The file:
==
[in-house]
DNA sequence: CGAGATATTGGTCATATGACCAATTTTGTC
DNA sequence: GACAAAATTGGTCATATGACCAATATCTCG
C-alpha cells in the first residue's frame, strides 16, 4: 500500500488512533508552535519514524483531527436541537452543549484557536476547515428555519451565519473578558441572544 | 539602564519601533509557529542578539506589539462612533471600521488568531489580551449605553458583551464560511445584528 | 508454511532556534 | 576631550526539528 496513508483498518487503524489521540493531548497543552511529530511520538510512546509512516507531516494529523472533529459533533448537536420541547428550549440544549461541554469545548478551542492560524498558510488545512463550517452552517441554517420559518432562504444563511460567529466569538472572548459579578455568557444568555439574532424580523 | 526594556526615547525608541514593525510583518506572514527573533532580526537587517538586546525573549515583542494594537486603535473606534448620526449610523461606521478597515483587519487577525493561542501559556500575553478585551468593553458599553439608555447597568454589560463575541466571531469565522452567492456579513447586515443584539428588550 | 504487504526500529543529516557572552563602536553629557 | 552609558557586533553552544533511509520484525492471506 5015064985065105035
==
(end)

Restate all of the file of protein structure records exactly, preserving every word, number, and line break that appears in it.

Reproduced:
[in-house]
DNA sequence: CGAGATATTGGTCATATGACCAATTTTGTC
DNA sequence: GACAAAATTGGTCATATGACCAATATCTCG
C-alpha cells in the first residue's frame, strides 16, 4: 500500500488512533508552535519514524483531527436541537452543549484557536476547515428555519451565519473578558441572544 | 539602564519601533509557529542578539506589539462612533471600521488568531489580551449605553458583551464560511445584528 | 508454511532556534 | 576631550526539528 496513508483498518487503524489521540493531548497543552511529530511520538510512546509512516507531516494529523472533529459533533448537536420541547428550549440544549461541554469545548478551542492560524498558510488545512463550517452552517441554517420559518432562504444563511460567529466569538472572548459579578455568557444568555439574532424580523 | 526594556526615547525608541514593525510583518506572514527573533532580526537587517538586546525573549515583542494594537486603535473606534448620526449610523461606521478597515483587519487577525493561542501559556500575553478585551468593553458599553439608555447597568454589560463575541466571531469565522452567492456579513447586515443584539428588550 | 504487504526500529543529516557572552563602536553629557 | 552609558557586533553552544533511509520484525492471506 5015064985065105035